By Sports Reporter
Sports, Arts and Recreation Minister Kirsty Coventry is this Saturday meeting all national sporting associations to apprise them on the new policy framework as well as to dissect problems bedevilling the sporting fraternity in the country.
Coventry is expected to address the gathering which will bring together officials from her ministry, the new Sports and Recreation Commission board headed by Gerald Mlotshwa and representatives from all the country’s national sports associations.
SRC corporate communications officer Tirivashe Nheweyembwa said this is the first time that Coventry will lay out the policy direction that the sports sector will take going forward.
“The Sports and Recreation Commission will be hosting the third quarterly meeting with National Sport Associations leaders tomorrow, 21 September 2019 and this meeting will be addressed by the Minister of Youth, Sport, Arts and Recreation Hon Dr Kirsty Coventry and the SRC Board,” Nheweyembwa said.
“This is the first time that the minister and the board will be attending this meeting. It is expected that the minister will lay out the policy direction that the sports sector will take going forward. It will be an opportunity for the sports leaders to interact with the board so that they also understand how they want things to run within the sector.
“It is in this light that all presidents and secretary generals/general secretaries are being requested to attend this important meeting,” he said.
The third quarterly meeting comes at a time when the SRC and the Sports Ministry have been at loggerheads with national sports associations over governance and compliance issues.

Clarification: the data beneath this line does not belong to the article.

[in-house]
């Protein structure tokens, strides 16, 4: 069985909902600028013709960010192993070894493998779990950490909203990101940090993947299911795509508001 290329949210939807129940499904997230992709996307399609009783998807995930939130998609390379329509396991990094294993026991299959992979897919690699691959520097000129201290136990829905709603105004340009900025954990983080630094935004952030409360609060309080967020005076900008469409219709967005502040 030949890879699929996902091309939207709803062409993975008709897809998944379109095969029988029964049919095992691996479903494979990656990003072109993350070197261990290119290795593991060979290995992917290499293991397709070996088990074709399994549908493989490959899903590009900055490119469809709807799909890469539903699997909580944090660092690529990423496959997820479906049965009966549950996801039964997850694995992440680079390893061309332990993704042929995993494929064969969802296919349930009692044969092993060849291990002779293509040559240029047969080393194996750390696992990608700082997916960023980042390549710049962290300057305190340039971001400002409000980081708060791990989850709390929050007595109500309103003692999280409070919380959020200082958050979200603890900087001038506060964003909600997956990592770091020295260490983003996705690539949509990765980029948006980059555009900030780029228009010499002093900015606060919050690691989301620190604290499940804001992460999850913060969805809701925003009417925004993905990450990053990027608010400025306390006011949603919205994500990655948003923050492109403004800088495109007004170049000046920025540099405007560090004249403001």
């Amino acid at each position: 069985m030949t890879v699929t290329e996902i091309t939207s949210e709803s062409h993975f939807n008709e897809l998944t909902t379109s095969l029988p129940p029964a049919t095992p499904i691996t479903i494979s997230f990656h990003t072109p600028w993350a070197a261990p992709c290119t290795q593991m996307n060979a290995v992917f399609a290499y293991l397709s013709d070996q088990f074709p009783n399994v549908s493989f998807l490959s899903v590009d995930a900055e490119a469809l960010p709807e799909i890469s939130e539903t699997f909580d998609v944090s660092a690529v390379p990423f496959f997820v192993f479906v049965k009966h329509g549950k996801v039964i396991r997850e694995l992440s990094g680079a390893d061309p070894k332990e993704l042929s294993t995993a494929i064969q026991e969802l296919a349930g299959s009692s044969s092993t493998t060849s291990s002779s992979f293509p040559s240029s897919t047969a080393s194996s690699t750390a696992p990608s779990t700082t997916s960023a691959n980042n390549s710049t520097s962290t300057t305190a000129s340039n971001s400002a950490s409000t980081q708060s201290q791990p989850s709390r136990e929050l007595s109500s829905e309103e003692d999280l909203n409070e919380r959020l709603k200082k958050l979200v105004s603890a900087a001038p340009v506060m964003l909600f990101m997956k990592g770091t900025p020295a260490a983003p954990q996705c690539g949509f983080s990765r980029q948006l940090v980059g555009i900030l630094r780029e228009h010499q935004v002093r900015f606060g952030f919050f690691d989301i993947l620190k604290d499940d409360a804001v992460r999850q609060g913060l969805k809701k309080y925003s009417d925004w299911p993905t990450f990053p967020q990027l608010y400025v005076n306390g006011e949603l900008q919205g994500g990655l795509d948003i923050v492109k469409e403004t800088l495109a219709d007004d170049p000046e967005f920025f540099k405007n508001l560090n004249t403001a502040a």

Last week, SRC revealed that it is probing the operations of the Zimbabwe Netball Association (ZINA) after similar probes in the operations of Zimbabwe Cricket (ZC) and the Zimbabwe Football Association (ZIFA).
The International Cricket Council (ICC) and FIFA however rejected the SRC’s moves resulting in Zimbabwe being suspended due to alleged government interference while the world football body warned that it would be forced to take similar action if the SRC interfered in ZIFA’s affairs.
Saturday’s quarterly meeting is also expected to bring to the spotlight the financial problems that have affected most national sporting associations, resulting in some being forced to pull out of major tournaments due to lack of funding.
Due to the financial problems other associations such as ZIFA and ZINA have failed to fulfil their obligations to local athletes.
Warriors players threatened to walk away from a dismal Africa Cup of Nations campaign after a pay dispute, while their female counterparts refused to play their recent Olympic qualifier for the same reason, and having overcome major financial troubles to punch far above their weight on their World Cup debut, the nation’s netballers are still waiting on promised bonuses.